BELLEAIR — The Belleair Town Commission has agreed to prioritize future road, bridge, and other infrastructure work based on suggestions by engineering consultants McKim & Creed of Clearwater.
The town’s Infrastructure Board agreed that the town needed an updated Capital Improvement Plan and asked the company to develop a roadmap that gives the town a structured and disciplined approach for deciding what to build next and what to pay, said Phil Locke, the town’s engineer of record and senior planner with McKim & Creed.
“The goals that the Infrastructure Board had for us was to develop a structured plan, a disciplined plan, that the town can follow, very clear, Project 1, Project 2, Project 3, along with the costs of those projects,” he said.
Here are the top five of the 16 projects in the new comprehensive plan, the order to be completed, and estimated costs.
1. Ponce de Leon Boulevard from roundabout to Pinellas Trail — $3.24 million
2. Carl Avenue — $1.6 million
3. Indian Rocks Road — Bayview Drive to Belleview Boulevard — $3.42 million
4. Indian Rocks Road — Mehlenbacher Road to Poinsettia Road — $2.82 million
5. Indian Rocks Road — Hunter Bayview to Poinsettia Road — $1.91 million
Commissioner Tom Kurey, in the moments before the commission approved the new 2021 Capital Improvements Plan, suggested some projects may have to be prioritized based on affordability.
“I think it’s a 50%-plus increase on the first four or five projects based on where we thought they’d be before,” Kurey said. “They are going to be hard to finance, so we have to continue to be creative there.”
Town Manager J.P. Murphy told commissioners that once they approve the plan, “we will fully implement it during the budget process.”
In other comments, McKim & Creed said bridges in Belleair are structurally sound and no major foundation work is anticipated over the next 20 years, though work is needed to replace the seawall at Thompson Park.
Citizen donates vehicle for police — again
The Belleair Community Foundation, which has funded the renovation of the police department, bullet-resistant vests, laptops, and other items for the police department, has offered to buy the department a $52,000 metallic grey, 2020 Ford F-150 police pickup.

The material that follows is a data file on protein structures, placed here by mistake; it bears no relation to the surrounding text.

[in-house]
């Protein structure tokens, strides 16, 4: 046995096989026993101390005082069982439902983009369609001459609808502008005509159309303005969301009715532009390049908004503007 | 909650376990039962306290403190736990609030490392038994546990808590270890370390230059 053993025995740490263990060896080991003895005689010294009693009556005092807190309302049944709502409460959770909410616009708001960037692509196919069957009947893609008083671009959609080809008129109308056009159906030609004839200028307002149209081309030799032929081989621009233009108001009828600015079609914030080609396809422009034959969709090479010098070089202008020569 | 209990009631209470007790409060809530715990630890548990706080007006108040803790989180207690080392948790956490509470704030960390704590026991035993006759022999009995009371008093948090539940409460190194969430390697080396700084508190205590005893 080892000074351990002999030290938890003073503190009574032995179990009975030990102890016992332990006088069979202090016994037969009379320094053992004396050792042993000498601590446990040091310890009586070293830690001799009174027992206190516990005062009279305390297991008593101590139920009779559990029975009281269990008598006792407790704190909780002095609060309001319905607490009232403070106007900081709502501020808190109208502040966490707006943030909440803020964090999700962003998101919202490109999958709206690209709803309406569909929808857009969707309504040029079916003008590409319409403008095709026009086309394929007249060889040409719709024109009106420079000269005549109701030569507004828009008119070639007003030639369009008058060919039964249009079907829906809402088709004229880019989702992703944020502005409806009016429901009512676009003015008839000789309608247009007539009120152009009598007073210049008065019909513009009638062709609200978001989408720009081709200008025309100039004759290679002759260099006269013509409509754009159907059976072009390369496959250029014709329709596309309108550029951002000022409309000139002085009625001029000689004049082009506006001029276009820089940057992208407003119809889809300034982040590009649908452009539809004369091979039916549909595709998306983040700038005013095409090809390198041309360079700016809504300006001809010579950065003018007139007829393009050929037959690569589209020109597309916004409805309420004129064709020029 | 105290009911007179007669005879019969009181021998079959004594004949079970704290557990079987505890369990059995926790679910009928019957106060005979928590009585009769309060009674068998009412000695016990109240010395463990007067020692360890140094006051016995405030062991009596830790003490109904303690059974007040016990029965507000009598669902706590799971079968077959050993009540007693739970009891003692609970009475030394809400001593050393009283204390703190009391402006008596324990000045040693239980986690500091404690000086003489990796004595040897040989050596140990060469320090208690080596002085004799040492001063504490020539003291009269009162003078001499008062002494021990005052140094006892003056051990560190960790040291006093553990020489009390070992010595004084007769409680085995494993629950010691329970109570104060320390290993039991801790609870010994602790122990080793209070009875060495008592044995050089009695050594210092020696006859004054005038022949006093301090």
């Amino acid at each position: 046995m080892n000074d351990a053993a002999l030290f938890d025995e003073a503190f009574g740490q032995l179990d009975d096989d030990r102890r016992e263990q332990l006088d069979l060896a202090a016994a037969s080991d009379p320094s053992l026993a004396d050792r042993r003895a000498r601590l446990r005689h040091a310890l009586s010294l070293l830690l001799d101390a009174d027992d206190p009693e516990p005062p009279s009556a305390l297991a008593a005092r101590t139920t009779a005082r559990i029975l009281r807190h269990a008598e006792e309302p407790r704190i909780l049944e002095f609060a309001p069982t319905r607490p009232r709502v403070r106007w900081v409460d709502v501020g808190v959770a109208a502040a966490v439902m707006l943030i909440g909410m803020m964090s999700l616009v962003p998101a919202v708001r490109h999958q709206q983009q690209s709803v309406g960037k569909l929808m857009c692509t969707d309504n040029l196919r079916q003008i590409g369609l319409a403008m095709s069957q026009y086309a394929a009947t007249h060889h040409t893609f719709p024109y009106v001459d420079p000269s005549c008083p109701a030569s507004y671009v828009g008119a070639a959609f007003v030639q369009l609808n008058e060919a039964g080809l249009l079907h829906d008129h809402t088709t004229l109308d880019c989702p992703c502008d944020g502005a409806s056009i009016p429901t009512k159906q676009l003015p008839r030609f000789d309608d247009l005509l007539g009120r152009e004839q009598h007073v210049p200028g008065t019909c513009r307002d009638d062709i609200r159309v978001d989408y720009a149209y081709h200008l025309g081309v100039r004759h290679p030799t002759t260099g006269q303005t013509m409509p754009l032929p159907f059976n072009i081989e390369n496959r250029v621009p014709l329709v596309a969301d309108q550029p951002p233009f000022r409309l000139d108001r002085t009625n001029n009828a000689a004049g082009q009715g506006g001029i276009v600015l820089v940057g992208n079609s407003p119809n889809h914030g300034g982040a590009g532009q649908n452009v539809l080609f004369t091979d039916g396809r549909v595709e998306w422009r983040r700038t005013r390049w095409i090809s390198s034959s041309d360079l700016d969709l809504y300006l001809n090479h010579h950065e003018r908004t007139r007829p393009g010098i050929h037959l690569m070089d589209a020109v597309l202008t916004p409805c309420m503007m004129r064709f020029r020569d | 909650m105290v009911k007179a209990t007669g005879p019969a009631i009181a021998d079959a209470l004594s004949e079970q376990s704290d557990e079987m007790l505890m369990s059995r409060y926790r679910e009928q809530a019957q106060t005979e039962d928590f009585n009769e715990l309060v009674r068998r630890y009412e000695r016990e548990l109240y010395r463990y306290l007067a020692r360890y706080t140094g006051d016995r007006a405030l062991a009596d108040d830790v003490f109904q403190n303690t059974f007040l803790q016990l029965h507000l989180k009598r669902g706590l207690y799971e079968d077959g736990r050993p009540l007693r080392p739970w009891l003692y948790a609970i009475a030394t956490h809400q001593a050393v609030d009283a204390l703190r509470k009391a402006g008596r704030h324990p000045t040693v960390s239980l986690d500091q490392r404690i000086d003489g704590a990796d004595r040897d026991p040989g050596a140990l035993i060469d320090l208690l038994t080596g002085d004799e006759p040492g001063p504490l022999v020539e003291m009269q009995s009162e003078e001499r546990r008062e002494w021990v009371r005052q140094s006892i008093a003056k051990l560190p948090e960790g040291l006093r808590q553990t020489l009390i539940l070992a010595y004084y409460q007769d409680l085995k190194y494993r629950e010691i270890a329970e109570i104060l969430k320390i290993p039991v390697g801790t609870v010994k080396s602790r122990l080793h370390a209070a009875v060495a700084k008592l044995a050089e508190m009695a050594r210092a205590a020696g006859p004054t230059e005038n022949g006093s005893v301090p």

The unmarked truck, which has police lights and other features, will be used for code enforcement and other law-enforcement activities.
Former Deputy Mayor Karla Rettstatt said one longtime BCF member, Art Hickerson, bought a 2019 F-150 Police Interceptor in January 2020 and wanted to do it again.
“Since then, in this past year, he called again and said he was willing to donate money for another truck,” Rettstatt told commissioners. “He’s amazing, absolutely amazing,” she said.
Mayor Michael Wilkinson thanked the BCF and Hickerson, who was present.
“Thank you doesn’t go far enough,” Wilkinson said.
Shelly estimated that Hickerson has donated as much as $200,000 to the department.
Police Chief Richard Doyle presented Hickerson with a framed photo of the department’s officers and staff around the truck. Each member of the department signed their names to the photo as a way of saying thanks, the chief said.
Town gets water supply update
Additionally, Gerald C. Hartman of Hartman Consultants LLC updated the commission on what it might cost the town to change or maintain its present well-field water supply. Belleair residents are being asked to choose between updating their aging well-field system, build a $12 million reverse osmosis system for the town, or switch to Pinellas County’s water delivery and billing systems.
“Last time we spoke about this in earnest was in January, when we were waiting on Pinellas County to revise their system transfer costs, which were $591,000 at that time,” Murphy said. He said that number was outdated and not accurate. “We’re waiting for that number to be evaluated,” he said.
Each option has its costs and benefits, Hartman told the town commissioners.
Deciding to connect to the county’s water system “will require some education to be done, and I believe needs a lot more discussion with the county, he told commissioners.
Murphy said he asked Hartman to determine the value of Belleair’s present water system because he didn’t want to rely on Pinellas County officials’ estimation of its value during negotiations.
The town’s present system — as of April 30, 2021 — is worth about $3.8 million, Hartman said.
Joining the county’s water system might result in a 13% increase in Belleair residential water bills, Hartman said. Water supply discussions between Belleair and the county “over the past week have accelerated tremendously, and is moving along fairly well,” Hartman said.
Town staff will provide much more detail to town residents as soon as they learn more, Murphy said.